BANNER MOUNTAIN GIRL #24 In the springtime

copy-cropped-cropped-homeplace.jpg                                    (Homeplace from a painting by Yvonne Baker Hall)

As I remember Banner Mountain in the springtime, I think of how the apple blossoms and plum blossoms greeted me as I returned from school. I might not have noticed the fresh blooms in the orchard as I left the house to walk up the trail to the Banner School. But always on my return, the orchard welcomed me back home from a day of “readin’, writin’, and ‘rithmetic” and playing with my friends.

Yvonne & Freeda Baker

Yvonne & Freeda Baker

Yvonne and I at the homeplace, standing between the daffodils and the lilac bush. With two years difference in our ages, we were inseparable. Mama said that when I started to school that Yvonne was very lonely. She’d go outside and call for our dog, named Rusty. “Here, Rust! Here, Rust!” In a couple of years, though, Yvonne joined me on the walk to school. As time went by, Rust met his fate although I don’t recall when or how he died. Another dog named Fuzzy came into our lives, and he was allowed to go with us to school. He waited around for us until school was out and he hurried along as we headed back home.  At the close of school for the summer when certificates were given to those completing the eighth grade, Fuzzy received a certificate, too. I don’t know how much Fuzzy learned but he was well-behaved and friendly to all.

The lilacs, the daffodils, and the orchard’s pink and white blooms were such a pleasant sight–the memory of which I still cherish from long-ago spring-times on Banner Mountain. ~~Freeda Baker Nichols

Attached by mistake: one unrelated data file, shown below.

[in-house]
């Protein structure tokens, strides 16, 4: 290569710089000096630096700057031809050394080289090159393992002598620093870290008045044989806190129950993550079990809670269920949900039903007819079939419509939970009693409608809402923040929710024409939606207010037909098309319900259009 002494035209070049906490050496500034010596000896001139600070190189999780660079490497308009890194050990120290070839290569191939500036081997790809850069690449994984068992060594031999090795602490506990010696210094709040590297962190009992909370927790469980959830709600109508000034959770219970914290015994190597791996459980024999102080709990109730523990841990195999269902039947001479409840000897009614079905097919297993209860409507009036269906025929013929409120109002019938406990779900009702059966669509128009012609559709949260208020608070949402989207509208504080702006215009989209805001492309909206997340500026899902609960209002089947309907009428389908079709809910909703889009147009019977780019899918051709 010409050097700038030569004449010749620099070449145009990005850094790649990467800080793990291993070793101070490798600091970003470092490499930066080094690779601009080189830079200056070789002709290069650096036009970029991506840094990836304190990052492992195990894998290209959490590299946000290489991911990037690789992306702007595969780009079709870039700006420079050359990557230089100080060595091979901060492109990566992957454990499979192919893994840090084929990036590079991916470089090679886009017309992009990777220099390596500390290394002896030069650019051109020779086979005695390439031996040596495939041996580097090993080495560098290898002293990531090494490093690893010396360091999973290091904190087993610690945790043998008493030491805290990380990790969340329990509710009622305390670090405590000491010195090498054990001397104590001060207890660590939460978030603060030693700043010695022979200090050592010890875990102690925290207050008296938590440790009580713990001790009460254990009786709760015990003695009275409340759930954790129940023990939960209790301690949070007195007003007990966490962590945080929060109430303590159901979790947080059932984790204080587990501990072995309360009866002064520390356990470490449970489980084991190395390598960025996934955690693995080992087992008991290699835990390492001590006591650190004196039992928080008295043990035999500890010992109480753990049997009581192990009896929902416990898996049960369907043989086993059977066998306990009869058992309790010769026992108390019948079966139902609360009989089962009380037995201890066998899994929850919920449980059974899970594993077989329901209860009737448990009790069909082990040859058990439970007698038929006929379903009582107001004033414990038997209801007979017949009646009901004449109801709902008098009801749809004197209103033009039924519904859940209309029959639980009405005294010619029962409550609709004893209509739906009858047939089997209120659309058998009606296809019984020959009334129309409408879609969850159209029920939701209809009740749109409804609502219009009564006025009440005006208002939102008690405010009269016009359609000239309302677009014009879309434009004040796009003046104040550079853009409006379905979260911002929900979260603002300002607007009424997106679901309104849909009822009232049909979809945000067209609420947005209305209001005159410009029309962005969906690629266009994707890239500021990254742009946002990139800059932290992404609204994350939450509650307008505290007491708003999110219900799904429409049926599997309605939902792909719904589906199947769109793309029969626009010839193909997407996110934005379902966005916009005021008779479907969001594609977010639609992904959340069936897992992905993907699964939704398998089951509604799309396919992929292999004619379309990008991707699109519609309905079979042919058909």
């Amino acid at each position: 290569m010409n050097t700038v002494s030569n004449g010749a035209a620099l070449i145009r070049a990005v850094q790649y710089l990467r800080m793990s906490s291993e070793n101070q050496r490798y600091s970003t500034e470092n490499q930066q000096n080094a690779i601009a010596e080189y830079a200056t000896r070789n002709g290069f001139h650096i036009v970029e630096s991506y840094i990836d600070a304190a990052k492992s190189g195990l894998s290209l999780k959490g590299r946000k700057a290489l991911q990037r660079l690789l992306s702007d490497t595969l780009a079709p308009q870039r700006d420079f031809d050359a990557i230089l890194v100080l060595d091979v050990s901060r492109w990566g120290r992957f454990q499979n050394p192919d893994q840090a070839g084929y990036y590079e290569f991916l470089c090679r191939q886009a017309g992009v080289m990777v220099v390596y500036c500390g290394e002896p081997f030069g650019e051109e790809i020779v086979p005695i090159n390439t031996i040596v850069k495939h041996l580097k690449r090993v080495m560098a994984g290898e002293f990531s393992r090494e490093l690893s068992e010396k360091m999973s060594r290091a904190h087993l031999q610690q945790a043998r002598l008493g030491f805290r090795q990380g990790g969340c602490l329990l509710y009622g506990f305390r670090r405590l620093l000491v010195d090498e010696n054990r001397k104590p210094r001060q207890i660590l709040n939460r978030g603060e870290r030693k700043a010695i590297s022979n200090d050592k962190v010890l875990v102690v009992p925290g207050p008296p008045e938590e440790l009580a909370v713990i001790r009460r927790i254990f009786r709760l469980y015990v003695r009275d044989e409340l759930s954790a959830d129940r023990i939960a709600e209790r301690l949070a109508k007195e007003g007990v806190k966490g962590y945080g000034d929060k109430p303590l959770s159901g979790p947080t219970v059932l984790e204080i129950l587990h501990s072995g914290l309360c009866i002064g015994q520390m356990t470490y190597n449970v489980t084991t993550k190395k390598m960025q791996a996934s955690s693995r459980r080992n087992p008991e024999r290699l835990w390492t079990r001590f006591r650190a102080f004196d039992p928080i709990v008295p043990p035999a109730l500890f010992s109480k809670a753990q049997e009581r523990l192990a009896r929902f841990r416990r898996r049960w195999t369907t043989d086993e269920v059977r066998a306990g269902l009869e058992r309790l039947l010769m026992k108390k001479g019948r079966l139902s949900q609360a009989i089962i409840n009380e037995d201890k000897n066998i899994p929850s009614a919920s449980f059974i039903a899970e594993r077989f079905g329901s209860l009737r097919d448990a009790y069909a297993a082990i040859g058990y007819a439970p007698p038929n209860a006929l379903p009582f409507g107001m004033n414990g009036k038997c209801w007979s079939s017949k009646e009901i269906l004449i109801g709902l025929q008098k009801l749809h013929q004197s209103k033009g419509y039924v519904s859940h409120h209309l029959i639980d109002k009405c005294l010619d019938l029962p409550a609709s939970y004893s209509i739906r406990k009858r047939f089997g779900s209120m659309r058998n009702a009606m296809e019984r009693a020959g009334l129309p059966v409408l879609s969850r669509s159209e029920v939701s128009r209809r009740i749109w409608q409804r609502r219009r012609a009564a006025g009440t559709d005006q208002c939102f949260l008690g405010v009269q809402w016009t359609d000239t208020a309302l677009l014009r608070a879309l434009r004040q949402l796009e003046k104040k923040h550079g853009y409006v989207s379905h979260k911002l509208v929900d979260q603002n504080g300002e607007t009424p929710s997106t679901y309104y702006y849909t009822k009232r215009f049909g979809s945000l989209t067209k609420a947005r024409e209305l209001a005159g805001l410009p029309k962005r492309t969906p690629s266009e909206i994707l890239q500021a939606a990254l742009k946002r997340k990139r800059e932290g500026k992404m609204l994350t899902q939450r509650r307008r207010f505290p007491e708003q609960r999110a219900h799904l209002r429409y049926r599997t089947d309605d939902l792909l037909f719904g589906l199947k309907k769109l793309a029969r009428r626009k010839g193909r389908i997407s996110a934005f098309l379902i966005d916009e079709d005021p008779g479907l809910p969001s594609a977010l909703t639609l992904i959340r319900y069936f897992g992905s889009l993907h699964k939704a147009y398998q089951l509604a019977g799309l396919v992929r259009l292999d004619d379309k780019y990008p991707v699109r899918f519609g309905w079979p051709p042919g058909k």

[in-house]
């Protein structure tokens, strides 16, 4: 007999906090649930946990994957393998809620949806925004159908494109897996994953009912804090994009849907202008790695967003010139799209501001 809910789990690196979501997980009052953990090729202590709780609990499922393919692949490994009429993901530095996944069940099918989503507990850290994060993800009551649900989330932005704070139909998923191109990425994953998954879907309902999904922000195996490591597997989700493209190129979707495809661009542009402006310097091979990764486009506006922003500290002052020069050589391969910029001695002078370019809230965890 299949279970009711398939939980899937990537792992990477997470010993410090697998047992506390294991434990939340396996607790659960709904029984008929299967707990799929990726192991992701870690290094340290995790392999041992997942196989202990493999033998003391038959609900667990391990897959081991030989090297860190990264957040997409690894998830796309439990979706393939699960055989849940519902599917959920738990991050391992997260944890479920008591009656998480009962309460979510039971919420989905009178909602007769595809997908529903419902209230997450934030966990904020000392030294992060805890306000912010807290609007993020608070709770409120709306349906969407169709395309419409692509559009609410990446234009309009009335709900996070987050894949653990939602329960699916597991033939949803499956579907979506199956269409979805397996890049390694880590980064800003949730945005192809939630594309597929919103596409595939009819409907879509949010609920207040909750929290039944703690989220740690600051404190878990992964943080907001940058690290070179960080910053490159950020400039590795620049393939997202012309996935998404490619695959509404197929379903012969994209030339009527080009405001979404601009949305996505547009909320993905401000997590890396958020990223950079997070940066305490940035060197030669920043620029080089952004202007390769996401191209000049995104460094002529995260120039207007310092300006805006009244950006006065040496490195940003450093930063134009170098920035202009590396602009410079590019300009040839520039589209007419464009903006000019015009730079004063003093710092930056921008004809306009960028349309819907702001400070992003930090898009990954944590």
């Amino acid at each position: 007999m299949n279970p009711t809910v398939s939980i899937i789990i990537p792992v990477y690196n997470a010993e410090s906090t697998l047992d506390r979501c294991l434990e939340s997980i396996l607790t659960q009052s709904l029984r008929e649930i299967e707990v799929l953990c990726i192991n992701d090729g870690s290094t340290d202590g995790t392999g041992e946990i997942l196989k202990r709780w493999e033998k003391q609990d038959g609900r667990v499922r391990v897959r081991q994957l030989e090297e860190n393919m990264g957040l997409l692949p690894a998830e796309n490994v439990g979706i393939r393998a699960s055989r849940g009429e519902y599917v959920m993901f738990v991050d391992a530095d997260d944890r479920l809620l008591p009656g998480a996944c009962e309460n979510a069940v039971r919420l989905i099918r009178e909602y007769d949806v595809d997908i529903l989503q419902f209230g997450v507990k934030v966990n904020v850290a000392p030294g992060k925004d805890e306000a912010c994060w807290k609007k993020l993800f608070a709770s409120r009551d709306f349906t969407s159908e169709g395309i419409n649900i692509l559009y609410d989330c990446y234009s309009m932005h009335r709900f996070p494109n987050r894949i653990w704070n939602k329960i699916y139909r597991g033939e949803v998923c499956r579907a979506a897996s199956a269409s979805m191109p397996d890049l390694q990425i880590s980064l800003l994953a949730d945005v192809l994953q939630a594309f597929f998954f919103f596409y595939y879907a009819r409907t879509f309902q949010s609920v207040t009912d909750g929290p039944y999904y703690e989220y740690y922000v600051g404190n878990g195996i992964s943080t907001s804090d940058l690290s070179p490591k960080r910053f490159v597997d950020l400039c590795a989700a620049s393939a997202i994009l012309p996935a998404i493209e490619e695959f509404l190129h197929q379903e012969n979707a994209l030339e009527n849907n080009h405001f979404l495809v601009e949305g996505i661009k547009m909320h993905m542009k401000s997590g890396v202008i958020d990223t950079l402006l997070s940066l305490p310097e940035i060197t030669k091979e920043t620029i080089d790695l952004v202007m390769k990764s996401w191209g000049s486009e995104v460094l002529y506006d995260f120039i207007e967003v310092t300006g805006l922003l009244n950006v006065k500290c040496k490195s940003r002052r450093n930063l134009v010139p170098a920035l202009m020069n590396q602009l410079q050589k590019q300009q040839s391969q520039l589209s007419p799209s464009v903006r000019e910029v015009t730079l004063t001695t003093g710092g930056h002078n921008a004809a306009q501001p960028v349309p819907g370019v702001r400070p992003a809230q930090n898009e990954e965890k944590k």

the bluebird flies purposefully


DSC_0183 -1_edited-1 2

Two mourning doves
how sad their song–
its melody echoes
all the day long.
No heart can rest,
no tears will dry.
Their song is haunting
like words of goodbye.
Does a loved one sleep
on yonder hill
where roses have faded
and the breeze is still?
A melody echoes
all the day long—
two mourning doves
how sad their song!

© 2014 Freeda Baker Nichols

unknown grave

unknown grave

roses at grave (2)

roses on a new grave

Once More From My Journal . . .

From my journal, some time ago . . .

A writer’s mailbox is an important part of the writing life. My mailbox, while not empty seemed empty just the same, today, as it often does Tuesdays. I don’t know why that is. Of course, there were the usual pieces of mail– utility bills, advertisements,  a letter from Jacques-Yves Cousteau asking me to join the Cousteau Society with money I don’t have.

I have a sweatshirt, a blue one with WRITERS OF THE FOOTHILLS monogrammed in gold across the back of it. Last week, I went with my sister, who had an appointment at the unemployment office and we stood in line waiting for the office to open. I was first in line, wearing the Writers of the Foothills sweatshirt and faded jeans. I felt that everyone was thinking that I must be a lousy writer, standing in line at the unemployment office. I even felt like an unemployed writer. I haven’t sold any writing lately.
The monogrammed shirt was a gift from my son, and it wasn’t my birthday or Mother’s Day, or anything. It was a sweet surprise and I love it. I’ll wear it with pride wherever I go. Even to the unemployment office with my sister.

© Freeda Baker Nichols

Eggs for Bubble Gum

I traded eggs still warm for bubble gum
and always gave my baby sister some.
We blew big bubbles, like balloons of pink
until they burst and stuck upon our cheeks.
We both blew bubbles quickly as a blink.
I liked the gum I got from Peddler Weeks
and always gave my baby sister some.
I traded eggs still warm for bubble gum.

c Copyright 2012, Freeda Baker Nichols

poem in the Lil-Ann pattern